An online pharmacy recently advertised a generic version of a popular heart medication in a national magazine. The drug’s price: $35.88. The usual price, according to the ad: $585.
If a drug is so cheap that the price seems, well, insane, the pills are probably counterfeit. And many of those fake drugs are sold online: The U.S. Food and Drug Administration took action against 4,100-plus online pharmacies in October 2012, in some cases shutting down sites. Yet many continue to hawk possibly bogus meds, with dangers ranging from the wrong active ingredients (or no active ingredients) to superpotent or dangerously diluted ingredients.
So what are your warning signs? In addition to a ridiculously low price (and some savvy online pharmacies raise their prices to seem more legit, says Thomas Kubic, president of the Pharmaceutical Security Institute), avoid pharmacies that don’t require you to have a prescription. Before you buy, check with the National Association of Boards of Pharmacy (nabp.net) to make sure a site meets U.S. pharmaceutical standards. Your smartest option, however, may be to avoid online pharmacies entirely. “The Internet would be the last place I’d buy drugs,” says Kubic. “There are just too many uncertainties.”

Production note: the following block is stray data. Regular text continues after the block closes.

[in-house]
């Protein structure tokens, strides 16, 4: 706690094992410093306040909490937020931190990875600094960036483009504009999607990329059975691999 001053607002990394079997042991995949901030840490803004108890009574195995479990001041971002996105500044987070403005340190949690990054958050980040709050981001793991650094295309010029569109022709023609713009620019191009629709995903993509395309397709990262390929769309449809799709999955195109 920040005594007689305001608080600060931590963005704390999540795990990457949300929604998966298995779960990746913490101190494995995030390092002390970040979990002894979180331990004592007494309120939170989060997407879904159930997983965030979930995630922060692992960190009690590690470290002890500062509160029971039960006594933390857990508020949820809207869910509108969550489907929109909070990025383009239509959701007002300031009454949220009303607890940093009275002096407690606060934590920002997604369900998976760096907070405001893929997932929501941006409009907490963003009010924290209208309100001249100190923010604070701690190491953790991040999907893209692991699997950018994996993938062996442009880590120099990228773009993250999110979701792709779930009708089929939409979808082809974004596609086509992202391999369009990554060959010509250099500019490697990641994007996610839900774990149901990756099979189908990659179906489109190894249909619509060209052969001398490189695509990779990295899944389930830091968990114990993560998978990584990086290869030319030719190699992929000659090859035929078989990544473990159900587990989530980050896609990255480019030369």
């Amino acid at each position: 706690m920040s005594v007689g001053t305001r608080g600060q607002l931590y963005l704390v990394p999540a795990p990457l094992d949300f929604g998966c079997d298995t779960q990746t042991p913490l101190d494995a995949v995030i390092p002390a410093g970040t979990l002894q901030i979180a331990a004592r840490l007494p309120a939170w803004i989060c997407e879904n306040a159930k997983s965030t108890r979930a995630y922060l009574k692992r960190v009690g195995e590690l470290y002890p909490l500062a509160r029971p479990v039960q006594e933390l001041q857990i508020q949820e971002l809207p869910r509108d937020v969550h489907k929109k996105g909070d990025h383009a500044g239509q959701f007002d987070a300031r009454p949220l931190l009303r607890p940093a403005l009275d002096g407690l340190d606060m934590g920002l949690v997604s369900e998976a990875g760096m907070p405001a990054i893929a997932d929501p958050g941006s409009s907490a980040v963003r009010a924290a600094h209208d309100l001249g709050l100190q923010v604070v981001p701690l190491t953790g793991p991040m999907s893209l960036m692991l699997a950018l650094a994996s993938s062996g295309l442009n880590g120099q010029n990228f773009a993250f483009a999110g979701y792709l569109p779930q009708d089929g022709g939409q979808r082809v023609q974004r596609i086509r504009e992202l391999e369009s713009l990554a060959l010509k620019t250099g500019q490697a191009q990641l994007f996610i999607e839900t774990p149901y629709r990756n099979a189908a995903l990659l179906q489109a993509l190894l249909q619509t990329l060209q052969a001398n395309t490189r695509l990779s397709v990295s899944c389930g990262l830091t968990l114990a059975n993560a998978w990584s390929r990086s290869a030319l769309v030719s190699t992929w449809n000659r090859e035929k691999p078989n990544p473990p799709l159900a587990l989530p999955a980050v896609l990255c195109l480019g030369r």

I will never order meds from an offshore pharmacy. I believe in the FDA